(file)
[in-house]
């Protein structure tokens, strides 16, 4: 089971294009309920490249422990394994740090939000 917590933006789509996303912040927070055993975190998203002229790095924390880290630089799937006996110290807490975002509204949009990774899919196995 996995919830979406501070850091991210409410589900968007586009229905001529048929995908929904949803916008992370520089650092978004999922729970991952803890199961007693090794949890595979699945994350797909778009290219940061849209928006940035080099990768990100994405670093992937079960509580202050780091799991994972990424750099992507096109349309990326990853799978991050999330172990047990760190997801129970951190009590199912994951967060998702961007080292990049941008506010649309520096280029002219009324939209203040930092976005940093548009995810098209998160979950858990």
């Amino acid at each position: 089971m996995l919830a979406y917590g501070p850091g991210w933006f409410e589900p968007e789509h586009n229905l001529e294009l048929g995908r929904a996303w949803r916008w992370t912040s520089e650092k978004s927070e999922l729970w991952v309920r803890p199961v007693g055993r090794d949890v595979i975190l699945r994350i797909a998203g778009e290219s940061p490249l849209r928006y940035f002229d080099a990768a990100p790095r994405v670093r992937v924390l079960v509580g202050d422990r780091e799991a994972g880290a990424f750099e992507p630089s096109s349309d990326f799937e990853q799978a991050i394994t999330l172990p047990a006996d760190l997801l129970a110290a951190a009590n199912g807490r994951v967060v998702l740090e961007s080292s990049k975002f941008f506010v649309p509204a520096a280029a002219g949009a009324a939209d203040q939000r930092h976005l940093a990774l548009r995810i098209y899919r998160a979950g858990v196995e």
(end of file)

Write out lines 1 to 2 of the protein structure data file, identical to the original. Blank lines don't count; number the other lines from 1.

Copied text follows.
[in-house]
């Protein structure tokens, strides 16, 4: 089971294009309920490249422990394994740090939000 917590933006789509996303912040927070055993975190998203002229790095924390880290630089799937006996110290807490975002509204949009990774899919196995 996995919830979406501070850091991210409410589900968007586009229905001529048929995908929904949803916008992370520089650092978004999922729970991952803890199961007693090794949890595979699945994350797909778009290219940061849209928006940035080099990768990100994405670093992937079960509580202050780091799991994972990424750099992507096109349309990326990853799978991050999330172990047990760190997801129970951190009590199912994951967060998702961007080292990049941008506010649309520096280029002219009324939209203040930092976005940093548009995810098209998160979950858990």